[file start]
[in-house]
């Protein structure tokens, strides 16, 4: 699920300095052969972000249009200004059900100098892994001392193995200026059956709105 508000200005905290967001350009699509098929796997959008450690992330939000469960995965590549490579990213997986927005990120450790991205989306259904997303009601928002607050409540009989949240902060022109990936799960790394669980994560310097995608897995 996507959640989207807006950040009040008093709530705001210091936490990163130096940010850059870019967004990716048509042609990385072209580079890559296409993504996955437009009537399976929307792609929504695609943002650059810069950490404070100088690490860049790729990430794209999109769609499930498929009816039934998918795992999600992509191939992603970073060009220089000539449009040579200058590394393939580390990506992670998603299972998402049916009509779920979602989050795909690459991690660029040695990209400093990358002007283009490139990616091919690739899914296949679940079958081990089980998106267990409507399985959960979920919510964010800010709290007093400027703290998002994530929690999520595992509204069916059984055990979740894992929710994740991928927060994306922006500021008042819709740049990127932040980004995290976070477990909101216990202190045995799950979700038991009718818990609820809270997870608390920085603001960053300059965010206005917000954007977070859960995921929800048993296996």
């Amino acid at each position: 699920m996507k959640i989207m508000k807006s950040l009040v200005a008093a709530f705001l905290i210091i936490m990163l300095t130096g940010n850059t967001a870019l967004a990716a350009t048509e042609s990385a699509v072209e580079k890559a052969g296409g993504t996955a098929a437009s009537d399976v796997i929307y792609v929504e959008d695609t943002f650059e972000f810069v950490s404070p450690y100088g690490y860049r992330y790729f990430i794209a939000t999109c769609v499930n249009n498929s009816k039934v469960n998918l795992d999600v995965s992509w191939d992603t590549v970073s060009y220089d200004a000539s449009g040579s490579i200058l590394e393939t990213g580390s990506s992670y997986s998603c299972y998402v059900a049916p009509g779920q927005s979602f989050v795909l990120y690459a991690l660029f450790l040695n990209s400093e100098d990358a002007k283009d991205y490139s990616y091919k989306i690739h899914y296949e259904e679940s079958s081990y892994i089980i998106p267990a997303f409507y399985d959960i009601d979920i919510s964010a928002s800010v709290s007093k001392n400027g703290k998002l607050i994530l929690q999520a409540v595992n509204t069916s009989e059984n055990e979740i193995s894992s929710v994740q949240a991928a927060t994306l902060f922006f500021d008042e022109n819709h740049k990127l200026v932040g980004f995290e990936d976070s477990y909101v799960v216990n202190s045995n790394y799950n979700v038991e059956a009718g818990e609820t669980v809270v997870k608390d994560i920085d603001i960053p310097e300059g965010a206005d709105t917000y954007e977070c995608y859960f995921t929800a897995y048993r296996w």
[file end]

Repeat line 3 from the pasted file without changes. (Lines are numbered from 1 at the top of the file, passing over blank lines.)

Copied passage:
């Amino acid at each position: 699920m996507k959640i989207m508000k807006s950040l009040v200005a008093a709530f705001l905290i210091i936490m990163l300095t130096g940010n850059t967001a870019l967004a990716a350009t048509e042609s990385a699509v072209e580079k890559a052969g296409g993504t996955a098929a437009s009537d399976v796997i929307y792609v929504e959008d695609t943002f650059e972000f810069v950490s404070p450690y100088g690490y860049r992330y790729f990430i794209a939000t999109c769609v499930n249009n498929s009816k039934v469960n998918l795992d999600v995965s992509w191939d992603t590549v970073s060009y220089d200004a000539s449009g040579s490579i200058l590394e393939t990213g580390s990506s992670y997986s998603c299972y998402v059900a049916p009509g779920q927005s979602f989050v795909l990120y690459a991690l660029f450790l040695n990209s400093e100098d990358a002007k283009d991205y490139s990616y091919k989306i690739h899914y296949e259904e679940s079958s081990y892994i089980i998106p267990a997303f409507y399985d959960i009601d979920i919510s964010a928002s800010v709290s007093k001392n400027g703290k998002l607050i994530l929690q999520a409540v595992n509204t069916s009989e059984n055990e979740i193995s894992s929710v994740q949240a991928a927060t994306l902060f922006f500021d008042e022109n819709h740049k990127l200026v932040g980004f995290e990936d976070s477990y909101v799960v216990n202190s045995n790394y799950n979700v038991e059956a009718g818990e609820t669980v809270v997870k608390d994560i920085d603001i960053p310097e300059g965010a206005d709105t917000y954007e977070c995608y859960f995921t929800a897995y048993r296996w």